How to Perform CPR

this post answers the following questions
1. Why is calling for help can save life?
2. How to check for breathing if your doing CPR?
3. How many seconds the breath should last to be effective in giving CPR?
4. When should we start giving CPR?
5. What should be the rate of chest compressions?

You should have seen it countless times in movies and on television, but is CPR, or cardio-pulmonary resuscitation, just mere pumping of the chest of a person who’s had cardiac arrest?  Though it makes for a good hospital drama scene, in the actual world, knowing how to do CPR right can save lives.  Here are the steps on how to do it.

Step 1:  Call for help.

If you see a person collapse, your first duty is to call for help.  Whether just by simple shouting for help or calling 911, you should get assistance as quickly as possible.

Step 2:  Check for breathing.

Though a person has collapsed, he or she may just have lost consciousness. Don’t do the CPR too soon.  Instead, take the time to check for objects that may be blocking the airway passage.  Tilt the patient’s head, and look inside the mouth and throat for any obstacles.

Step 3:  Give two breaths of life.

You must breathe hard into the mouth until the patient’s chest rises.  Each breath should last for about a second to be effective.

Step 4:  Check for pulse.

If there’s a pulse, give resuscitative breaths one in every 5 to 6 seconds.  If there’s no pulse, start CPR.  Use both arms, with one hand clasped over the other.  Place your arms over the center of the chest and push down without bending the elbows.  Do a full release, and let the chest expand to its fullest before pumping again.  Give out 30 rapid chest compressions or pumps and then two resuscitative breaths.  Repeat the cycle.  The rate should be 100 chest compressions or pumps per minute.  Try to match this pace as much as possible since the chances of the patient surviving depend on how well you can maintain or achieve that pace.

Step 5:  Continue the process until the patient gets a pulse, breathes again, or when you’re tired or when the emergency medical response team arrives.

Even though you’re not a health officer, there are advantages to knowing CPR.  This is because you don’t know when an emergency will let you save a life.  It’s not about being a hero, but it’s about being able to help out whenever you can.  Who knows?  The life that you might save can be that of your friends and family.

Photo Credit : KiltBear

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  1. Mary Rose Navoa says:

    I am a student nurse and I am a trained CPR provider.

    Giving CPR is not as easy as it may seems.. you need to know what you should do when an emergency comes. Sometimes if someone gave CPR and he don’t really know the things to be consider.. it always ended up promoting further injury or danger to the victim. instead of prolonging life..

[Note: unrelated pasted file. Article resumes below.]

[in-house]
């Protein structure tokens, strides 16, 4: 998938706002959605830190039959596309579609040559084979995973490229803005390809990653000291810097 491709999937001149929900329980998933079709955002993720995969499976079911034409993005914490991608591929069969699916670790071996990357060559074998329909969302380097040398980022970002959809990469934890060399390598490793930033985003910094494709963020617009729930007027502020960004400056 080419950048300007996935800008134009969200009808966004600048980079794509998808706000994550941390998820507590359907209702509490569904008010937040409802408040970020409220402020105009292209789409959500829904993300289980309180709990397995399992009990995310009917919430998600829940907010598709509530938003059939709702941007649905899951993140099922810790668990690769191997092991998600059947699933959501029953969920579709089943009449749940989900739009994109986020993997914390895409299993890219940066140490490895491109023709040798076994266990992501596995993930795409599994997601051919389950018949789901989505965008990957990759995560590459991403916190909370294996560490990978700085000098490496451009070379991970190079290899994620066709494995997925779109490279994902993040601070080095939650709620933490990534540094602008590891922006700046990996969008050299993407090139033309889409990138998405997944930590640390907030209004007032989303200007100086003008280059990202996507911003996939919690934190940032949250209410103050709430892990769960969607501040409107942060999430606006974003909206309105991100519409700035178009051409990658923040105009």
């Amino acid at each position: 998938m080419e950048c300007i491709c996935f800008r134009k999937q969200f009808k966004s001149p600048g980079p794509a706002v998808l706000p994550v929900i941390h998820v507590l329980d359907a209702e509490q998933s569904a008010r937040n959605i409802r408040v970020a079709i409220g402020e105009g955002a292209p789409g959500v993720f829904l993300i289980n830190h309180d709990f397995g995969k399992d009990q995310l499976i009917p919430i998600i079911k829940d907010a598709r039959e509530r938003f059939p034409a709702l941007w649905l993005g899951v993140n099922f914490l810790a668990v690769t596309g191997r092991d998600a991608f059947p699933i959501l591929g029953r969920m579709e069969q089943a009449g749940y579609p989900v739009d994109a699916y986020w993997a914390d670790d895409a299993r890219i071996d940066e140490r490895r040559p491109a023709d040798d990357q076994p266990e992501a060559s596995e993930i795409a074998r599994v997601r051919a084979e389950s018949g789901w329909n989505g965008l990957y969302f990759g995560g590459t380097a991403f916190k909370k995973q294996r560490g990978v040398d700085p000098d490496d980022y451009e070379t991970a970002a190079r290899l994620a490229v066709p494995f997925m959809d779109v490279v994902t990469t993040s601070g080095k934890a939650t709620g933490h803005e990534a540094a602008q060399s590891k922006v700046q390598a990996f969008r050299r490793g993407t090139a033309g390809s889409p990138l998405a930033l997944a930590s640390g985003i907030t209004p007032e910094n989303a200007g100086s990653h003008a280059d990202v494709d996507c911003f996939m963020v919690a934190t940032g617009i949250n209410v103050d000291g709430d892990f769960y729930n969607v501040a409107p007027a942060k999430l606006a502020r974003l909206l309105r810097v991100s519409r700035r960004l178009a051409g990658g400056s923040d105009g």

I agree what the author says here, “the first thing you have to do is to ask for help”. you should activate medical assistance before giving rescue breathing..

    it’s important to check if the scene is safe before entering and give help.. remember that you should protect yourself..or else you will be another victim who will ask for help.

    and last…i think i should add…what my professor told me.

    He said..DON’T leave the victim… unless you will ask for help!

  2. Before even thinking about performing CPR, you must first have gone undergone sufficient training courses as doing it in a wrong way or manner would do nothing but make the status of a patient even worse. And if you do now how to perform CPR, you must recite the steps while doing it. Why so? Because this helps the upcoming paramedics know how far you are in doing CPR and so that they can properly assess the situation and do actions that appropriate for the situation.

  3. What if the victim is you? You are getting all the signs and symptoms of cardiac arrest and worse, you are alone. I am a licensed CPR specialist and if this happens to you, you just have to cough profusely to substitute the ventilation process in aided CPR. Monitor your respiration and your radial pulse for one full minute. If there is no change after 10 minutes, call for help. But research in the States suggests that this is proven helpful in treating these type of patients when they finally arrive in the emergency room.

  4. berna clemente says:

    PerformingCPR is really tough as a health care provider. You must take into consideration, the risk or aggravating factor that you might cause to the patient unconsciously. Before doing the CPR, or the cardio-pulmonary resuscitation, you must survey the scene for your personal protection. Of course, we cannot help someone if our own safety is at risk. After surveying the scene, you must ask any bystanders about the cause of the incident. In that case, you’ll have a brief knowledge about what happen. Then, you may now ask for medical assistance, request someone to activate medical assistance while you perform the CPR. After that, you may now start the CPR that will run for 2 minutes. CPR provides a temporary solution for an individual who suffers cardiac arrest.

  5. zandro30 says:

    hi, with all due respect, as a medical practitioner, I think that the correct sequence of the steps in CPR are:
    Step 1: Call For Help
    Step 2: Check the Pulse or Heartbeat
    Step 3: secure the AIRWAY
    Step 4: give to breath blows
    Step 5: check for pulse
    Step 6: if no pulse, do cardiac pumping
    and so on and so forth….

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